Handing out Game Balls for Green Bay Packers' Loss to the Seattle Seahawks
Well, that wasn’t pretty. And yes, that’s the biggest understatement ever to be uttered by a human being.
Nevertheless, there were some highlights from the Green Bay side of the ball, as they fell to the Seattle Seahawks Monday night and now stand at a disappointing 1-2 on the season.
I’m sure no Packers want anything to do with receiving game balls. I’m sure they just want to move on and forget this ever happened.
But, here are the players who would deserve a game ball had the final play, or a series of other penalties, been called correctly.
Much like the rest of the offense, Aaron Rodgers couldn’t do anything in the first half.
Seattle’s secondary blanketed the receivers while the pass rush stormed through Green Bay’s offensive line. Rodgers was sacked eight times in the first half.
In the second half, Rodgers turned the offense around. Instead of trying to force anything, he took what Seattle gave him—a quick slant here, a short dump off there and a run to pick up the first down every now and then.
His complete game management gave the Packers possession of the ball for seven more minutes than the Seahawks in the second half.
Jermichael Finley is usually a scapegoat for Packer fans anytime their beloved team loses or barely ekes out victory, but Finley had an awesome game.
His stat line finished at four catches for 60 yards, including a huge 31-yard grab on a 3rd-and-5 situation. The catch allowed Green Bay to go for and get a field goal instead of having to punt.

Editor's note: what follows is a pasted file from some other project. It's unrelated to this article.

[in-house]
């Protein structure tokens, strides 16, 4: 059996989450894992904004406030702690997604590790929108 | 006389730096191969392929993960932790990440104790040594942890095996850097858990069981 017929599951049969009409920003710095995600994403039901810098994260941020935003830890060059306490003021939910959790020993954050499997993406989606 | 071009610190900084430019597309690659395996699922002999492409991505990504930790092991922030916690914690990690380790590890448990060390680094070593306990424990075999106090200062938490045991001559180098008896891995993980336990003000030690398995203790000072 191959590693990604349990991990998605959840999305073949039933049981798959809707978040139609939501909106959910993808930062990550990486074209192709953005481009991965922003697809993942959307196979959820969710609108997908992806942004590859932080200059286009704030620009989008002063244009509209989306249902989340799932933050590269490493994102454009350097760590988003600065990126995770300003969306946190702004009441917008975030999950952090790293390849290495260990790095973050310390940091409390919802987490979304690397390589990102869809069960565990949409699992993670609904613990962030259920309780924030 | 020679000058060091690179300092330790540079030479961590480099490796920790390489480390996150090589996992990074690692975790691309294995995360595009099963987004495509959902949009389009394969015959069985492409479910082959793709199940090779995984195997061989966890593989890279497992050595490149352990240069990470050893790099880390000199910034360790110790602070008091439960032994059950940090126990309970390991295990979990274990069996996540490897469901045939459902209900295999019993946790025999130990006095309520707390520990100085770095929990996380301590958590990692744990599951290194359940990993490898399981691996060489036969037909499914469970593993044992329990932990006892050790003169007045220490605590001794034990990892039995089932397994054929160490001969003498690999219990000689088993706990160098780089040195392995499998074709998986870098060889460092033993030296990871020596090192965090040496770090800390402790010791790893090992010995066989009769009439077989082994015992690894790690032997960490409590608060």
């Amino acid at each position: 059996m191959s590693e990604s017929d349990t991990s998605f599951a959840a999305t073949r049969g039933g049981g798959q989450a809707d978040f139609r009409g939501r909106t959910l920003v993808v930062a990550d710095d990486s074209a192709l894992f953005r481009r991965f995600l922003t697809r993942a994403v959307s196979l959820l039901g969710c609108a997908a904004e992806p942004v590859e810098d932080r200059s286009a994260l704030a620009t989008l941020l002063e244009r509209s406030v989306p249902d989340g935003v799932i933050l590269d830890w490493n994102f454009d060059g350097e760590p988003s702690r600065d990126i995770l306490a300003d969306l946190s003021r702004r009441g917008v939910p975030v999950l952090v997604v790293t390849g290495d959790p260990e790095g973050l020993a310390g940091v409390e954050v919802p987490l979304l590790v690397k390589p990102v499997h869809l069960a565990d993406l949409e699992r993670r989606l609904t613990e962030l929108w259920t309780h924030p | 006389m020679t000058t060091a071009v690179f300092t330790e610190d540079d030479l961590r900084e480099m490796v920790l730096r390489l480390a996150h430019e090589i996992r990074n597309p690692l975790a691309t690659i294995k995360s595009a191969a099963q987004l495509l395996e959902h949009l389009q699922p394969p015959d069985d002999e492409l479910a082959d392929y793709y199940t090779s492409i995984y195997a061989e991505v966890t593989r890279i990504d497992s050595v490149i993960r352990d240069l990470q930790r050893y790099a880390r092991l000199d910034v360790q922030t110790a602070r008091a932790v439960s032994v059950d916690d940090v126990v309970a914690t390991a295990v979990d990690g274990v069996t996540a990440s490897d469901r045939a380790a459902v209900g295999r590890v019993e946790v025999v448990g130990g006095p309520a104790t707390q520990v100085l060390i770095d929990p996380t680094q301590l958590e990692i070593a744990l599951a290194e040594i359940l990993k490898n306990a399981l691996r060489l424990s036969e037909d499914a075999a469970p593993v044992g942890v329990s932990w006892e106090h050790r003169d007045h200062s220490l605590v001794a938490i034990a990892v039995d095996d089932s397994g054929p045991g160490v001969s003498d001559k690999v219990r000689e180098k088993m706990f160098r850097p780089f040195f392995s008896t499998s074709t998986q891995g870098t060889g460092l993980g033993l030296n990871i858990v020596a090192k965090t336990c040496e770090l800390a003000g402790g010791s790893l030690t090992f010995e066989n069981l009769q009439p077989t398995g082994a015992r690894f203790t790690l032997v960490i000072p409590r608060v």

The only time he was targeted that didn’t result in a catch or pass interference was when Seattle’s Richard Sherman beautifully came from behind to knock down the pass in a perfectly timed situation.
But, Finley’s best play didn’t even come on a catch.
Seattle rookie Bruce Irvin sacked Rodgers twice early on and was fired up. In the second quarter, Finley nailed Irvin with an excellent block and put him on his rear end. The message was delivered, and Irvin didn’t record another tackle for the rest of the night.
His stats certainly weren’t pretty—17 carries for 45 yards, good for 2.6 yards per rush. But much like Rodgers’ effective game management, Benson’s rushing in the third quarter helped balance the offense and consistently move the chains.
He rushed the ball 10 times in the quarter for 48 yards and caught one pass for five more.
By the time the fourth quarter came around, Rodgers was able to pass the ball more effectively because Seattle had to respect Benson’s capabilities.
He then scored the Packers’ only touchdown of the game in the fourth quarter.
Benson is slowly growing more and more comfortable in the Green Bay offense.
The Entire Secondary
After posting the worst pass defense in the league last year, it’s apparent the Green Bay pass defense is back. The team now ranks No. 1 in that category at 125.3 passing yards allowed per game.
The secondary suffocated Seattle’s defense all night long and made play after play.
Probably the most encouraging sign is how involved the youngsters were in this effort.
Rookie Casey Hayward made a gorgeous tackle to disallow a Seattle first down on the second-to-last possession for the Seahawks.
Rookie Jerron McMillian made what should have been the game-winning interception before a bogus late-hit call was made on Erik Walden.
Third-year man Sam Shields played terrific defense on Seattle’s Sydney Rice, holding him to only one catch for 22 yards.
And sophomore M.D. Jennings, well, we know what he really did, despite what the referees say.
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